Volkswagen TDI - Repurchasing Behavior Paper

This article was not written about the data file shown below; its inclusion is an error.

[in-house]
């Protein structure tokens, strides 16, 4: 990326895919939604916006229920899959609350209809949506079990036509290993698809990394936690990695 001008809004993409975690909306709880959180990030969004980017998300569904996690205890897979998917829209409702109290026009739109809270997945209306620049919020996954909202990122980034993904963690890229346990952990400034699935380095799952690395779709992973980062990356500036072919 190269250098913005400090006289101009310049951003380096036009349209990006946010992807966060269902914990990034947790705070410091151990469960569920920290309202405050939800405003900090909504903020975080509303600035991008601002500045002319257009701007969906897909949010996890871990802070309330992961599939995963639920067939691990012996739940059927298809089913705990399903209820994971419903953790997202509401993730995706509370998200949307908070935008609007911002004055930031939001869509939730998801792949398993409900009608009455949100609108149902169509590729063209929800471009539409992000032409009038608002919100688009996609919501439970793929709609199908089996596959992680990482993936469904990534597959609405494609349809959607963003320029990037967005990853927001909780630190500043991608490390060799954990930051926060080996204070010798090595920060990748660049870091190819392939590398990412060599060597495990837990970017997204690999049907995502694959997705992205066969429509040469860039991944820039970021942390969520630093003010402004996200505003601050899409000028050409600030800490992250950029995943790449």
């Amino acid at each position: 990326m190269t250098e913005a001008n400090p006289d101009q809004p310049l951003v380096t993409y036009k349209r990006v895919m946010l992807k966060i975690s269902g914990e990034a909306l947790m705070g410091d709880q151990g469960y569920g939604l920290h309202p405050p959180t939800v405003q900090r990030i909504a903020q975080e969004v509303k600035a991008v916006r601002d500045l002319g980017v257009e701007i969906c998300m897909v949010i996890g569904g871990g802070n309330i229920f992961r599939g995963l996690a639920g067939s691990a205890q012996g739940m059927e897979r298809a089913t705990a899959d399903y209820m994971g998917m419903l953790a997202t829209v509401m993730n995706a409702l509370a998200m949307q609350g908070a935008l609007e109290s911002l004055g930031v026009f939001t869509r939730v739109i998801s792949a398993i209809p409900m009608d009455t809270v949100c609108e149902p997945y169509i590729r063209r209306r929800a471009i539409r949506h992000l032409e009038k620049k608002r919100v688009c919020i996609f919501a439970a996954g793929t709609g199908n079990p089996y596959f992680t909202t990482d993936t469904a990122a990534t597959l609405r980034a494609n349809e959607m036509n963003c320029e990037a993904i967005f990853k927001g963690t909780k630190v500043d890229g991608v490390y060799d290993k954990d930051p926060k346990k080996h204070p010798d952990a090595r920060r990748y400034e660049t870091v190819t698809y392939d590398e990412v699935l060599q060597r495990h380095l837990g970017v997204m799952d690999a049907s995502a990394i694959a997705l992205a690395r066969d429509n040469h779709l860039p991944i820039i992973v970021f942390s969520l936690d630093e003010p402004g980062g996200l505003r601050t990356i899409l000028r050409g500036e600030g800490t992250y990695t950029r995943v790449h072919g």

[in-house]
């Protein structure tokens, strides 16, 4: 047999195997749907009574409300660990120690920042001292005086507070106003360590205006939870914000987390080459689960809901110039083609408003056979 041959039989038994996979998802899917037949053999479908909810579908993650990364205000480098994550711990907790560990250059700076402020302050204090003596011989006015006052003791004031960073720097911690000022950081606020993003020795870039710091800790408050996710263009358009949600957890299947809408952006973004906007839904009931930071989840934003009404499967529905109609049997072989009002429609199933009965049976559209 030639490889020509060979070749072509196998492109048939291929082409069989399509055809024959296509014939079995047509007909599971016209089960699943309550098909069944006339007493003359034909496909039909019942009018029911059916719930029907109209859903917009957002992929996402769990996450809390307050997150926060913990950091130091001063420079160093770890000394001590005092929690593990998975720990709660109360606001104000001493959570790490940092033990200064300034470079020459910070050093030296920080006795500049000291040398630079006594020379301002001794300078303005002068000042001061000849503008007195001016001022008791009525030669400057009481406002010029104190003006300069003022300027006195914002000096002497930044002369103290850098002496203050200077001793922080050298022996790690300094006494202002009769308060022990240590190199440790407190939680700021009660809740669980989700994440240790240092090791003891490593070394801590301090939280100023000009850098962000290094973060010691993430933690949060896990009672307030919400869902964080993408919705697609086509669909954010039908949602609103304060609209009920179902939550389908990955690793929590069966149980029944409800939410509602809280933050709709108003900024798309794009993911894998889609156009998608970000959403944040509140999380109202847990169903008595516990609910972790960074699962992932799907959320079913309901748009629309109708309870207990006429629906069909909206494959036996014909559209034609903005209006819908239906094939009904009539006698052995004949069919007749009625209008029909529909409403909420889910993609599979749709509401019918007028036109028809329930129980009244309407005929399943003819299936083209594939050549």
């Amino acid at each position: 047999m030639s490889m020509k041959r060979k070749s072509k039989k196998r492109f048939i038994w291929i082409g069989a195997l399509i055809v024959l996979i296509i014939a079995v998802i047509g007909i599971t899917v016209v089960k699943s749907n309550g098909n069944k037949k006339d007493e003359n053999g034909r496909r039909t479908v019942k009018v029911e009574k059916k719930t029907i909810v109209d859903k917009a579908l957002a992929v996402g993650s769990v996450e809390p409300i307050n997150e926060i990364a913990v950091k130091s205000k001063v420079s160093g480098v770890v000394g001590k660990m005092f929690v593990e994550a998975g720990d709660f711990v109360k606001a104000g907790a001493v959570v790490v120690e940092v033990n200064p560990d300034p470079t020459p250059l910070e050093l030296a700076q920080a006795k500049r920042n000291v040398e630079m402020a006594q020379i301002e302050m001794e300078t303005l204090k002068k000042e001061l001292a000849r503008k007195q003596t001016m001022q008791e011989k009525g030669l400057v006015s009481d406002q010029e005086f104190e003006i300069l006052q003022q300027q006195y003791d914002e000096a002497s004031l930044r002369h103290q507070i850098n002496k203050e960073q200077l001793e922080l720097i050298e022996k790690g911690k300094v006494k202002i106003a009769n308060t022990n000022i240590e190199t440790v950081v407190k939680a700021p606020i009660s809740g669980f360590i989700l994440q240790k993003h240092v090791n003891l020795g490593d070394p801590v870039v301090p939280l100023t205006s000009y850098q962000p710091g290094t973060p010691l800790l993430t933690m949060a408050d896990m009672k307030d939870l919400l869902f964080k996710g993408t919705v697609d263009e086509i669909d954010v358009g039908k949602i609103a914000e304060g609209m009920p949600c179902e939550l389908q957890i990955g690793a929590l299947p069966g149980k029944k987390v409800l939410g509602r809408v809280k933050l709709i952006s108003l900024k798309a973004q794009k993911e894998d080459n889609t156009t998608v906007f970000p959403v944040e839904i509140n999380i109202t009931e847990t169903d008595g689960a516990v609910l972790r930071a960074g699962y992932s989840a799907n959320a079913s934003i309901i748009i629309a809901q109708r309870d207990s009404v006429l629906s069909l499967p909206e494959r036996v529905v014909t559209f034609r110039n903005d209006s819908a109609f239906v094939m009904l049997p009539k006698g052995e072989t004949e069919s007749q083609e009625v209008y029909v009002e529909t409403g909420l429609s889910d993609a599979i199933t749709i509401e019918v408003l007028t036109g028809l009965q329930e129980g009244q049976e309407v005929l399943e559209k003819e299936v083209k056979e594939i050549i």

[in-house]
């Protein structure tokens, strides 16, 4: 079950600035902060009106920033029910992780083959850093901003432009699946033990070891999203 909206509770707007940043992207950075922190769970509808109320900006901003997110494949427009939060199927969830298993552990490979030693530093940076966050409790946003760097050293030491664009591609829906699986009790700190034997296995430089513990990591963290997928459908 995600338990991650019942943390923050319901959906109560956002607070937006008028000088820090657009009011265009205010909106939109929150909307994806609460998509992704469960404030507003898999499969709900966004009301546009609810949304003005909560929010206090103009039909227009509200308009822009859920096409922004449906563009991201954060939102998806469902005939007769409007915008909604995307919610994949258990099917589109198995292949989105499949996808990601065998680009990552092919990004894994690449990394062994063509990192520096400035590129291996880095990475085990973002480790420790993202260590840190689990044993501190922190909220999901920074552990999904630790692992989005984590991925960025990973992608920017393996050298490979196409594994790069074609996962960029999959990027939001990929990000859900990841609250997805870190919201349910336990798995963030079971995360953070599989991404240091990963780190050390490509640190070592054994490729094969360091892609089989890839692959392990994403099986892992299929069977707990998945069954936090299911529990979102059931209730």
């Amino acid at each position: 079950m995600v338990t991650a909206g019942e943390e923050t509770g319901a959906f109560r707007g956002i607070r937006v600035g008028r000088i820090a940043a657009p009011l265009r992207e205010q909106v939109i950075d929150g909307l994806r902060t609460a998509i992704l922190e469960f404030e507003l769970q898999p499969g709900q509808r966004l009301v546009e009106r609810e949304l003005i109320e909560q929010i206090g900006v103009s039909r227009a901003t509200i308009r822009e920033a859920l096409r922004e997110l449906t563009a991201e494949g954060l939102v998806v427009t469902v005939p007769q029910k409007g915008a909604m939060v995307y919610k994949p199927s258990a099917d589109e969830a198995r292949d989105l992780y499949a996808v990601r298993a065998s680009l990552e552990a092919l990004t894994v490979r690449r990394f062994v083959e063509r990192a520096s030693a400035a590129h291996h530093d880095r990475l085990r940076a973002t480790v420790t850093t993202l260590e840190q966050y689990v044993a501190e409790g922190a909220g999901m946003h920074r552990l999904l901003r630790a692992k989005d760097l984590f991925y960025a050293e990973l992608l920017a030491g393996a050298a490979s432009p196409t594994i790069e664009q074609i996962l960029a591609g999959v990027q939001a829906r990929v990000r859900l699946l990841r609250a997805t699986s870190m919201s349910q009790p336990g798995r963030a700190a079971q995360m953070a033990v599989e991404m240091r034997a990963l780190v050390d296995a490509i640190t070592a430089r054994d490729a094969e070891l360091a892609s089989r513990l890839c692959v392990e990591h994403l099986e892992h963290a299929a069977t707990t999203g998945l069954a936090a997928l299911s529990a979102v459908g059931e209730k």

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Description: This project page contains the data files, measures, analysis code, and supplementary materials for Guckian et al., 2017, Journal of Consumer Behavior. Citation: Guckian ML, Chapman DA, Lickel B, Markowitz EM. “A few bad apples” or “rotten to the core”: Perceptions of corporate culture drive brand engagement after corporate scandal. J Consumer Behav. 2017;1–13. https://doi.org/10.1002/cb.1672 Abstract: Following unethical corporate behavior, consumers face decisions on how to engage with brands in the future. Consumers' beliefs about the underlying causes of a corporate scandal may influence future patronage intentions, for example, by influencing perceived likelihood of future wrongdoing. We investigated how beliefs about corporate culture and consumer proximity to the recent Volkswagen diesel emissions scandal influence expectations of future ethical action by Volkswagen Group (VW), feelings of anger, and future brand engagement. Results indicate that beliefs about corporate culture and proximity each independently influence future brand engagement. Specifically, owners who believed “a few bad apples” (rather than a “rotten” corporate culture) caused the scandal reported higher expectations of future ethical action by VW, less anger, and more positive intentions to engage with VW in the future. Those more proximately affected by the scandal, that is, turbocharged direct injection owners, were more likely to be angry and less likely to engage with VW. Expectation of future ethical action and anger mediated the effects of corporate culture on engagement, whereas only anger mediated the effects of proximity. This small set of factors accounted for over half of the observed variance in future brand engagement intentions, highlighting the importance of understanding consumer responses to corporate scandal.

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